A co-worker recently explained a previous consulting gig to me, an assignment with a well-known Asian restaurant chain. In an age of increasingly commoditized I.T. (real or perceived) , this prominent eatery's "decision support solution" consisted of storing rolled-up register tapes in a cardboard box in the stock room. These boxes were regularly shipped to corporate headquarters, where analysts would dutifully eyeball the tapes and manually crunch the numbers in a handheld calculator. Sound like a recipe (pun intended) for success to you? Me neither.
On the assignment, my friend developed software which tracked every item sold in the restaurant, saving the data to a centralized OLAP (online analytical processing) database. This afforded corporate analysts a real-time view of revenue and of diners' purchasing patterns. Sitting down with the company executives, my co-worker showed them how to run queries and reports against this ocean of data. A database query which took mere seconds to run revealed that - by a long shot - the most freqently ordered item at each franchise (aggregated across all locations) was........Volcano Sushi? Pad Thai? Mongolian Beef? No, not even close. The top seller by far was an obscure Japanese bottled beer. My friend immediately advised the execs to increase the brew's price 25 cents. They did, and the restaurant chain experienced record profit growth over the following 2 years.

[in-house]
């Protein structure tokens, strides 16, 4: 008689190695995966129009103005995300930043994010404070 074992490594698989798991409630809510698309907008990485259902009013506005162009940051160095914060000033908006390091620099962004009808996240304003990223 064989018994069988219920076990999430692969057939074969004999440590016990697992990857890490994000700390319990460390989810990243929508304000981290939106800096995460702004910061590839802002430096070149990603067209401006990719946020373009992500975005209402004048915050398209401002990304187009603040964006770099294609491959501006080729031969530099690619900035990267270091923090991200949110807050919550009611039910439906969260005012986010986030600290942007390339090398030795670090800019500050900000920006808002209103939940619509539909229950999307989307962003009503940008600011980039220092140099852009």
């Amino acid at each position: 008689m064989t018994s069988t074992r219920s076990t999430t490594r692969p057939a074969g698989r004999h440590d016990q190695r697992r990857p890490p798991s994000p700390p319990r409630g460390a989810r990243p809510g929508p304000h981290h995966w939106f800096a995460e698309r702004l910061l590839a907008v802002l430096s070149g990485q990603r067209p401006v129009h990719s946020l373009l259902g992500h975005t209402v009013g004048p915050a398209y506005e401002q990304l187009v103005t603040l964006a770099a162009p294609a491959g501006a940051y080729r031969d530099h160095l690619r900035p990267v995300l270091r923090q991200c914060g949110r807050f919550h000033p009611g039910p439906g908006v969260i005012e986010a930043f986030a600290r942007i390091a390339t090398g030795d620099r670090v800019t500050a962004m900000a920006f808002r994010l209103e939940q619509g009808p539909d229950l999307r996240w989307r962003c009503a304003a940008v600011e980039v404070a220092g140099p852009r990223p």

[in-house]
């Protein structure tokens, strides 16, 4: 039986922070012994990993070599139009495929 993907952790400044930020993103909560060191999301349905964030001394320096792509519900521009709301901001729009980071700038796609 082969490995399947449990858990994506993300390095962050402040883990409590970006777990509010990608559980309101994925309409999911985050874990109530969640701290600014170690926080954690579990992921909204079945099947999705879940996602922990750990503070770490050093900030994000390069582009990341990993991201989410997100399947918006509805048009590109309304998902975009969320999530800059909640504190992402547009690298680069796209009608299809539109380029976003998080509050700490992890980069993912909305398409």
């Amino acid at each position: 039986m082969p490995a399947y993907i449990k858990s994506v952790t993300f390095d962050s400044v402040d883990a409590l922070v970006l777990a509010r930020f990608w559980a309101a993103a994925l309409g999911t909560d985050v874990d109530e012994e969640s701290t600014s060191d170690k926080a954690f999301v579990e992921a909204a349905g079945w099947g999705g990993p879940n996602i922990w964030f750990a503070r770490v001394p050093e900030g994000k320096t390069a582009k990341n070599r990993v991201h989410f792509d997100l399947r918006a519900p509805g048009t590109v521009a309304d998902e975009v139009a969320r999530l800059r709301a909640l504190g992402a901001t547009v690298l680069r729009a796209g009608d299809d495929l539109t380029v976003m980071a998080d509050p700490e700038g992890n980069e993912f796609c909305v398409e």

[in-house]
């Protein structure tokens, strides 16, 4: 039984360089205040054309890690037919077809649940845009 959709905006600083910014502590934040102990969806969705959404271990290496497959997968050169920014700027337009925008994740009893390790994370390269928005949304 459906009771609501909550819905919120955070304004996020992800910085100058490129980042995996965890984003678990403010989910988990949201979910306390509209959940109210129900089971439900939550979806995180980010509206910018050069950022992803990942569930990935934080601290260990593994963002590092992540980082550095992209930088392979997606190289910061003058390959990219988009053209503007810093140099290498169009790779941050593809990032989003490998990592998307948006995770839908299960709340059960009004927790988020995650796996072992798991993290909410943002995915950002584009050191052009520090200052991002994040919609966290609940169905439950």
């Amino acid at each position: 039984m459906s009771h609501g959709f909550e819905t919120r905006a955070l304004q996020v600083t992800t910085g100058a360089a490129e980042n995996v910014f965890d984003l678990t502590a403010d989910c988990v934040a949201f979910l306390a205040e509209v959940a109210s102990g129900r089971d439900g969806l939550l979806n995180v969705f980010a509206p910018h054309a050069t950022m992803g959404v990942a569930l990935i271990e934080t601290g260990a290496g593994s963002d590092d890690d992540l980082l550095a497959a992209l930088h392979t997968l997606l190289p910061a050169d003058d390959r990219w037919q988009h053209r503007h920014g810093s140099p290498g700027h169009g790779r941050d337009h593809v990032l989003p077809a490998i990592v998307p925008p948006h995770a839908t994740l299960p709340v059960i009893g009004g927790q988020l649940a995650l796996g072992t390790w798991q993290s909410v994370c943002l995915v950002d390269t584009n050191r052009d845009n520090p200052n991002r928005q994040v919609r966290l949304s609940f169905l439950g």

Had they not implemented this technology, this sales detail would have remained lost amidst a bale of register tape, and the company's financial portrait over those subsequent two years likely would not have beeen as favorable.
Business Intelligence (BI), Data Wareousing, Data Marts, OLAP, Data Mining, Decision Support Services.........whatever you want to call it, it's the wave of the future for business informatics. The technology has been around for years, and (if one believes the advertisements and the pronouncements made at vendor-sponsored conferences), everyone who's anyone in corporate America is jumping on the bandwagon. One might even imagine that BI has become a commmodity, in the same way that the the Internet and database technology in general have become.
But the real-life experiences of those of us who work in database/software development reveal a different story. While many high-profile companies do indeed employ BI tools and methodologies to their full potential, countless more - including the majority of the companies that I and my colleagues have worked for - are mired in the dark ages of spreadsheets and ad-hoc queries against production databases.
TO BE CONTINUED IN PART 2.